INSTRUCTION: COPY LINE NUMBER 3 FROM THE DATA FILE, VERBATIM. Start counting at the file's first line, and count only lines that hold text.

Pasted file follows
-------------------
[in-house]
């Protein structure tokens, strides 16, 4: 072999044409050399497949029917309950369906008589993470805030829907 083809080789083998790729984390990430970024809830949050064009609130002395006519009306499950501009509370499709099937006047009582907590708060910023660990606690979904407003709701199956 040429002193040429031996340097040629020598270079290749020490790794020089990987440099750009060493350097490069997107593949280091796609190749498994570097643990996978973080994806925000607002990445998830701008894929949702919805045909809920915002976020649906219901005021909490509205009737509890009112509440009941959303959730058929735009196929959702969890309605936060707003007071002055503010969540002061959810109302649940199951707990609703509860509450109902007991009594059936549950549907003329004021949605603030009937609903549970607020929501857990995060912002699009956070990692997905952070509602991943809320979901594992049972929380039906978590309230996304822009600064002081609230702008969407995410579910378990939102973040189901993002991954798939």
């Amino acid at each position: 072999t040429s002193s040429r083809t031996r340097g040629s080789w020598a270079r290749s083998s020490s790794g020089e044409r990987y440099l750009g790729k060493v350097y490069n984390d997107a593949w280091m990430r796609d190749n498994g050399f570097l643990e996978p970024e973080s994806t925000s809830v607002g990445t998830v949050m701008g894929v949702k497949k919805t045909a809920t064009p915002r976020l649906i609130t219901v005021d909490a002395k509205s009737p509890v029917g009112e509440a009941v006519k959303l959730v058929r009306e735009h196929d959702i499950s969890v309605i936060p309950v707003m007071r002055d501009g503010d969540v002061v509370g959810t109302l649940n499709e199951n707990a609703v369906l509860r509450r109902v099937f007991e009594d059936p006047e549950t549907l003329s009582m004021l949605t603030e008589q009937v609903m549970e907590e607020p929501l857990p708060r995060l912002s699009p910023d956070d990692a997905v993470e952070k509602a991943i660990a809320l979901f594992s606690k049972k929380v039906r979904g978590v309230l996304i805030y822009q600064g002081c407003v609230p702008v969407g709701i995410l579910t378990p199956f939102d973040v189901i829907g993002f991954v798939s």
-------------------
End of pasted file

């Amino acid at each position: 072999t040429s002193s040429r083809t031996r340097g040629s080789w020598a270079r290749s083998s020490s790794g020089e044409r990987y440099l750009g790729k060493v350097y490069n984390d997107a593949w280091m990430r796609d190749n498994g050399f570097l643990e996978p970024e973080s994806t925000s809830v607002g990445t998830v949050m701008g894929v949702k497949k919805t045909a809920t064009p915002r976020l649906i609130t219901v005021d909490a002395k509205s009737p509890v029917g009112e509440a009941v006519k959303l959730v058929r009306e735009h196929d959702i499950s969890v309605i936060p309950v707003m007071r002055d501009g503010d969540v002061v509370g959810t109302l649940n499709e199951n707990a609703v369906l509860r509450r109902v099937f007991e009594d059936p006047e549950t549907l003329s009582m004021l949605t603030e008589q009937v609903m549970e907590e607020p929501l857990p708060r995060l912002s699009p910023d956070d990692a997905v993470e952070k509602a991943i660990a809320l979901f594992s606690k049972k929380v039906r979904g978590v309230l996304i805030y822009q600064g002081c407003v609230p702008v969407g709701i995410l579910t378990p199956f939102d973040v189901i829907g993002f991954v798939s």